In recent years, as they have become increasingly aware of the frequency and various causes of wrongful convictions, prosecutors in a number of large cities and counties across the country created conviction integrity units. These units re-examine the evidence in cases in which there's good reason to believe a wrongful conviction occurred because of mistakes in the initial investigation, eyewitness misidentifications, perjury of witnesses and/or official misconduct.
Rather than continuing to rely exclusively on a process that is overloaded with frivolous petitions and drags out appeals for decades, Connecticut should follow the lead of those cities and counties and create a statewide conviction integrity unit.
Since 2007, such units have been created in more than a dozen cities and counties — first in Dallas, then in Chicago and Cook County, San Jose and Santa Clara County, Manhattan and Brooklyn in New York, Detroit and Wayne County, Denver and, most recently, Philadelphia and Cleveland. In most of the cases reviewed, the convictions have remained in place. Nevertheless, the re-examinations have resulted in the dismissal of 33 convictions in Dallas, four in Manhattan and seven in Brooklyn.
There are instances in which the evidence of actual innocence — most notably, DNA evidence — surfaces after a conviction that is so conclusive that prosecutors will ask a court to throw out a conviction. The New York-based Innocence Project reports that, since 1989, 316 wrongful convictions have been thrown out because of DNA evidence that conclusively tied someone other than the person convicted to the crime. In Connecticut, three such exonerations have occurred over the past eight years.
But it is important to realize that the absence of conclusive DNA evidence of actual innocence does not constitute proof that an individual was rightfully convicted of the crime for which he or she is incarcerated. There are cases in which, although it doesn't constitute proof of actual innocence, there is DNA evidence that points to someone else as the perpetrator. And there are, of course, many cases in which there is no DNA evidence.
Statistics on how many people have been convicted of a serious felony in the U.S. over the 25 years since 1989 are hard to find, let alone how many of those were wrongfully convicted. But given that more than 2 million people are now incarcerated, surely the number of wrongful convictions over the past 25 years far exceeds the 316 for which there was an exoneration on the basis of DNA evidence.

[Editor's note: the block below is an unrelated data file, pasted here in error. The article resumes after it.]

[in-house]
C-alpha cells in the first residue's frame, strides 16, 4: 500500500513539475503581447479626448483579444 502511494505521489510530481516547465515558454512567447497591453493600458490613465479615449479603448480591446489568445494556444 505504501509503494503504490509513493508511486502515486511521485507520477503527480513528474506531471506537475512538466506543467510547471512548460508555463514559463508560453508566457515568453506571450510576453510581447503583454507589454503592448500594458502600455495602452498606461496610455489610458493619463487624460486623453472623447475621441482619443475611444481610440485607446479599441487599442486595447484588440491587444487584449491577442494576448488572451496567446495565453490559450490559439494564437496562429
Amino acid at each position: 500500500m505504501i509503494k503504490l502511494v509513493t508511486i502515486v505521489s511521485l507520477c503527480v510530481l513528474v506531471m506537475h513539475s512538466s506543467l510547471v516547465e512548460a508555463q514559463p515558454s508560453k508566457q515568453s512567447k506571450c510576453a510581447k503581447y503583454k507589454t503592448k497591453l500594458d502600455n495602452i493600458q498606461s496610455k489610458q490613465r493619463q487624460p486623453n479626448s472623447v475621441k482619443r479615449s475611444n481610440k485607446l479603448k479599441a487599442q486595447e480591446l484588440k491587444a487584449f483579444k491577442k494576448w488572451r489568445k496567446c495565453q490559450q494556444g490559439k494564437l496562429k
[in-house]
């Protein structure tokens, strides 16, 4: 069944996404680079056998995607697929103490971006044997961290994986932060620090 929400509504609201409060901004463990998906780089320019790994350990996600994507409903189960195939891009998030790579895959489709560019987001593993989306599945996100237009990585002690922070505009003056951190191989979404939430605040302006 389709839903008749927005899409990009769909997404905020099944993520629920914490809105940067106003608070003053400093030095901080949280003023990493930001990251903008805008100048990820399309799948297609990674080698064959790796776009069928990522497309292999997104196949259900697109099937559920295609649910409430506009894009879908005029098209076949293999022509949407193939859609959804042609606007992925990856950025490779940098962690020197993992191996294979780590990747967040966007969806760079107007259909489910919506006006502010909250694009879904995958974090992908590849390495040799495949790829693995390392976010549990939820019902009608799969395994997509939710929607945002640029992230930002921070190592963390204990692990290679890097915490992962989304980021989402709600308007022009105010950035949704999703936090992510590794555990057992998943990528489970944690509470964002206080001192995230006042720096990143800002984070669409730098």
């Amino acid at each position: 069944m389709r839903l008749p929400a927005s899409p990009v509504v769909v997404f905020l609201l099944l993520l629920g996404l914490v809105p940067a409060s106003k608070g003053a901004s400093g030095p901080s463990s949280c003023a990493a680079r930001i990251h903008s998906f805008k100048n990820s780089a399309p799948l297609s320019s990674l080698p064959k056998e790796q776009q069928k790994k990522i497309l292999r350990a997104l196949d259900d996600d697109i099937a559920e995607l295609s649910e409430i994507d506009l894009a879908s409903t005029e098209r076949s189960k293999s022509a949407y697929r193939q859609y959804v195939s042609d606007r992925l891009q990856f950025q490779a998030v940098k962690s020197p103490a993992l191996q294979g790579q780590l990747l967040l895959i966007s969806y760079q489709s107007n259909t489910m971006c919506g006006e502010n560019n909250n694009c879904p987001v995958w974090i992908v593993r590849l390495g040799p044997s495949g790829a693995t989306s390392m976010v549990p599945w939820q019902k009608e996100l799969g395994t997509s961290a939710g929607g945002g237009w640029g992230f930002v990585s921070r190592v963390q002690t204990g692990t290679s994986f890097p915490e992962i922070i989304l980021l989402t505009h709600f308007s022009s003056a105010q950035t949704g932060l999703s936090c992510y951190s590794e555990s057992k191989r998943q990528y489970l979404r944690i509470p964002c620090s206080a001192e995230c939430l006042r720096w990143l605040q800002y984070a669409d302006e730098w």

Even among the known wrongful convictions, the exonerations resulting from DNA evidence represent only a small portion of all wrongful convictions and exonerations. The National Registry of Exonerations, a cooperative project of the University of Michigan Law School and the Center on Wrongful Convictions at the Northwestern University School of Law, reports there have been 1,385 exonerations, meaning that DNA-based exonerations constitute less than one-quarter of all exonerations.
Unfortunately, for those convicted of a serious felony for which there is no conclusive DNA evidence of innocence, there is no proactive state effort to consider whether a wrongful conviction occurred. There is only the drawn-out habeas process with its years, even decades, of appeals, a process in which the scales of justice seem to be tipped heavily in favor of the state and in which prosecutors seem to be concerned only with defending the original conviction.
In recent years, Connecticut enacted important legislation designed to prevent wrongful convictions. It has required that confessions to serious crimes be videotaped to prevent false confessions. And in 2012, it mandated the blind or double-blind administration and sequential presentation of a suspect and fillers in a lineup or photo array in order to minimize eyewitness misidentifications — the single most frequent cause, by far, of wrongful convictions.
The state now leads the country in preventing wrongful convictions. There is no reason it should not also lead the country in correcting any wrongful convictions that occurred in the past. One way to do that is to create a statewide conviction integrity unit in the office of the chief state's attorney.
David R. Cameron is a professor of political science at Yale and a member of the state's Eyewitness Identification Task Force.